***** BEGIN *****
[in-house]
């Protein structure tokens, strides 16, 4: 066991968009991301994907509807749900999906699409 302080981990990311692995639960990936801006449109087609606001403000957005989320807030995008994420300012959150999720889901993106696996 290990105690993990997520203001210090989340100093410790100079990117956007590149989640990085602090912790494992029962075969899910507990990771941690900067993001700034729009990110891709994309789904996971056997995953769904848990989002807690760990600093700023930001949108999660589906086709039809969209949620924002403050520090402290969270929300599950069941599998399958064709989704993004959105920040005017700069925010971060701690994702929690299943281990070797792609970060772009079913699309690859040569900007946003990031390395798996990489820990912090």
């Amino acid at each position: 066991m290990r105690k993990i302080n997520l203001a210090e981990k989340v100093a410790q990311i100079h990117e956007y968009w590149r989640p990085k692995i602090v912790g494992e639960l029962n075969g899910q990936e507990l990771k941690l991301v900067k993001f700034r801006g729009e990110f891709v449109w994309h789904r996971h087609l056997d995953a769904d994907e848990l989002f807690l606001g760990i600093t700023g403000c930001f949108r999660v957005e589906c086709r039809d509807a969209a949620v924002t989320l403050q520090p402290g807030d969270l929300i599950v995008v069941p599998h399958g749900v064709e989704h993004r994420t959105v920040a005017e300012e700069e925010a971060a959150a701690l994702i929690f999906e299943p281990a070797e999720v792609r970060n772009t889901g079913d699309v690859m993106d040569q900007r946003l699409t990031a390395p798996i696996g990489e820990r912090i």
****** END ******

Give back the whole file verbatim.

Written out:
[in-house]
């Protein structure tokens, strides 16, 4: 066991968009991301994907509807749900999906699409 302080981990990311692995639960990936801006449109087609606001403000957005989320807030995008994420300012959150999720889901993106696996 290990105690993990997520203001210090989340100093410790100079990117956007590149989640990085602090912790494992029962075969899910507990990771941690900067993001700034729009990110891709994309789904996971056997995953769904848990989002807690760990600093700023930001949108999660589906086709039809969209949620924002403050520090402290969270929300599950069941599998399958064709989704993004959105920040005017700069925010971060701690994702929690299943281990070797792609970060772009079913699309690859040569900007946003990031390395798996990489820990912090």
């Amino acid at each position: 066991m290990r105690k993990i302080n997520l203001a210090e981990k989340v100093a410790q990311i100079h990117e956007y968009w590149r989640p990085k692995i602090v912790g494992e639960l029962n075969g899910q990936e507990l990771k941690l991301v900067k993001f700034r801006g729009e990110f891709v449109w994309h789904r996971h087609l056997d995953a769904d994907e848990l989002f807690l606001g760990i600093t700023g403000c930001f949108r999660v957005e589906c086709r039809d509807a969209a949620v924002t989320l403050q520090p402290g807030d969270l929300i599950v995008v069941p599998h399958g749900v064709e989704h993004r994420t959105v920040a005017e300012e700069e925010a971060a959150a701690l994702i929690f999906e299943p281990a070797e999720v792609r970060n772009t889901g079913d699309v690859m993106d040569q900007r946003l699409t990031a390395p798996i696996g990489e820990r912090i």